class down in North Carolina. Novell training (remember the ‘Paper CNE’
?? ), and even MS-DOS 5 classes. About this time (early 90’s), I’d been
on Usenet for 4 or 5 years. I’d written a Usenet news reader (Metal) and
was very familiar with RFCs and how the Usenet server specifically
worked. I had stumbled on Linux when Linus released it but I didn’t
actually install a Linux server on an old 386 I had until Slackware came
out with a crapload of diskettes. I had an internet connection at home
Basically I was poking at Linux.
the mid 90’s, I was ready to change jobs. I had been moved from a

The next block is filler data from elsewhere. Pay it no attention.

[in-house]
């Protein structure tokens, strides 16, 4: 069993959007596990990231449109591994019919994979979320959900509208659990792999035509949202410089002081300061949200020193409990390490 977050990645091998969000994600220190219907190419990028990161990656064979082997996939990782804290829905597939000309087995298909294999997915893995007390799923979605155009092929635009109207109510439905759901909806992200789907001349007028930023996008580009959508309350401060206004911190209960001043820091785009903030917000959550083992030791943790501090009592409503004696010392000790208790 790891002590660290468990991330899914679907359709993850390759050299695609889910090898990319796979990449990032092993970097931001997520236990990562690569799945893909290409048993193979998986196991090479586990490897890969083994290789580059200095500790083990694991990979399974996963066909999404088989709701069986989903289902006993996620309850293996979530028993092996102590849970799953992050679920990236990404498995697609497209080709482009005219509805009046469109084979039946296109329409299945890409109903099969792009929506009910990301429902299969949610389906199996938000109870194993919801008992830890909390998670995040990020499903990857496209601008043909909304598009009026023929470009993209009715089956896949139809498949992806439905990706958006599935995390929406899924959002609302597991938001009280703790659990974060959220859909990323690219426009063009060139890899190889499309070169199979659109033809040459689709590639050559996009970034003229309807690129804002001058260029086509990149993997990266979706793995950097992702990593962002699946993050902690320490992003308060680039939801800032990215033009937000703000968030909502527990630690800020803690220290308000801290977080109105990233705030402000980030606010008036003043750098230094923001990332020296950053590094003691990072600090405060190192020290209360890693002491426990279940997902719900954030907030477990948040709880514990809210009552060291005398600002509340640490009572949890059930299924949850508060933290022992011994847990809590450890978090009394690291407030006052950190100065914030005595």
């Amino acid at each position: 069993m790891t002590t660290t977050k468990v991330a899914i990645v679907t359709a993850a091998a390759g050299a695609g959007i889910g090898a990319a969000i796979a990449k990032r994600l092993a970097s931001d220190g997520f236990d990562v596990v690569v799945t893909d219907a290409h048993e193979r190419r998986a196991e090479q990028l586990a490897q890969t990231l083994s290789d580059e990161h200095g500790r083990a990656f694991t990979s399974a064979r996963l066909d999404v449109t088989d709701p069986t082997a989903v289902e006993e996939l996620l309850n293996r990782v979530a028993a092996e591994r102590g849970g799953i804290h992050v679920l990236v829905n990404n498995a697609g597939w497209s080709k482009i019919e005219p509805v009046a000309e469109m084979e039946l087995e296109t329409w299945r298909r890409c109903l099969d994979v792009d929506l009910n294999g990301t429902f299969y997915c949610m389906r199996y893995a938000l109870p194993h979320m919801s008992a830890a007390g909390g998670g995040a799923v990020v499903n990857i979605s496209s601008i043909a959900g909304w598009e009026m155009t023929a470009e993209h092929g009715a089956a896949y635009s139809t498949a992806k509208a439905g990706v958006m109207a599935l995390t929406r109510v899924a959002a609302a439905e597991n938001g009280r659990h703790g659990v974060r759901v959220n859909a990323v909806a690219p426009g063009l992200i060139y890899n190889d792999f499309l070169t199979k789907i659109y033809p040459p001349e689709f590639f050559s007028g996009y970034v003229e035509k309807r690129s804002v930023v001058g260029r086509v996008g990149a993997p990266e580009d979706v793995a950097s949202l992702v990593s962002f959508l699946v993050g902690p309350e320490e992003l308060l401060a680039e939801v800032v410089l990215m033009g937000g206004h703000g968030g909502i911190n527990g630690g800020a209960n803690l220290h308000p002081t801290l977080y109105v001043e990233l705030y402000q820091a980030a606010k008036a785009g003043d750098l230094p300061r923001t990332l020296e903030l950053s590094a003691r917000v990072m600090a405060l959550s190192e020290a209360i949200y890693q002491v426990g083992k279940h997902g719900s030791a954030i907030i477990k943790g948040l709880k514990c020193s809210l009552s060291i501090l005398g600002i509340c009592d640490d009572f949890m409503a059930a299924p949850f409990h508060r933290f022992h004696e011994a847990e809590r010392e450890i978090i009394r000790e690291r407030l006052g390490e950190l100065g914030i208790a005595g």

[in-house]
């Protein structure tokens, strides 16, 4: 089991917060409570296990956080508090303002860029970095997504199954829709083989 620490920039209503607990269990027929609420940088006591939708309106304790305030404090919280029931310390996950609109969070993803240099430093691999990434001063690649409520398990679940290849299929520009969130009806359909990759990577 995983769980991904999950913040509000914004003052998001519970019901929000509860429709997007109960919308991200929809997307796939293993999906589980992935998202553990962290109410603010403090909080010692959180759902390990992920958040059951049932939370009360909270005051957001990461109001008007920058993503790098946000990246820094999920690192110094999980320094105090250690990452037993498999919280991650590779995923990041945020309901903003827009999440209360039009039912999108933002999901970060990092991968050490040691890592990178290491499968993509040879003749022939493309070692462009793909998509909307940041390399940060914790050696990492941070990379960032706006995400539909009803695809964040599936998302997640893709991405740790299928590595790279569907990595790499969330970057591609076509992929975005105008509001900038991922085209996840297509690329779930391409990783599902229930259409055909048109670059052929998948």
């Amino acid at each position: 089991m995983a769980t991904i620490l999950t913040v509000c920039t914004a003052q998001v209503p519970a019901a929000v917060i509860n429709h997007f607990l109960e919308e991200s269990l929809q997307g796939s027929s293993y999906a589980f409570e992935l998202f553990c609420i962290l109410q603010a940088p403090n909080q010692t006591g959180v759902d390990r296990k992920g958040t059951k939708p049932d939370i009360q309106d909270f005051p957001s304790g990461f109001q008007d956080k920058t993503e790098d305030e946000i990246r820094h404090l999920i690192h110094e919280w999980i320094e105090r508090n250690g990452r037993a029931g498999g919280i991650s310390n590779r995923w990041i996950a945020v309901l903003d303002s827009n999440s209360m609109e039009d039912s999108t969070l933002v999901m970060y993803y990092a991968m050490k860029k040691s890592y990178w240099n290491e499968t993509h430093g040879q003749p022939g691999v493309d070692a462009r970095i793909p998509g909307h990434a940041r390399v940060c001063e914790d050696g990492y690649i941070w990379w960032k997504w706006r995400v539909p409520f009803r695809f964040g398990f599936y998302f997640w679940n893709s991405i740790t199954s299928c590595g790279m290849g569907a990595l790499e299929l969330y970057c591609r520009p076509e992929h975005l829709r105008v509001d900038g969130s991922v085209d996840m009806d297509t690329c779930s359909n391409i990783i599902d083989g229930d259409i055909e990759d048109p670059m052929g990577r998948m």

single department to the overall organization (NASA HQ) and what I was
going to be working on was going to be reduced from everything for the
department to file and print and user management. I was approached by
the Unix team and manager. “Hey, how about you shift to the Unix team?”
It honestly took me a week to consider it but I eventually accepted. I
was given ownership of the Usenet server ?? and the Essential Sysadmin
book and over 30 days, I devoured the book and even sent in a correction
to the author (credit in the next edition ?? ). After 2 years of
digging in, documenting, and researching plus attending a couple of
Solaris classes, I went for the Sun certification. This was really just
so I could validate my skills. I didn’t need the certs for anything as
there wasn’t a deeper support network you gained access to when you got
Certification 2: Sun Certified Solaris Administrator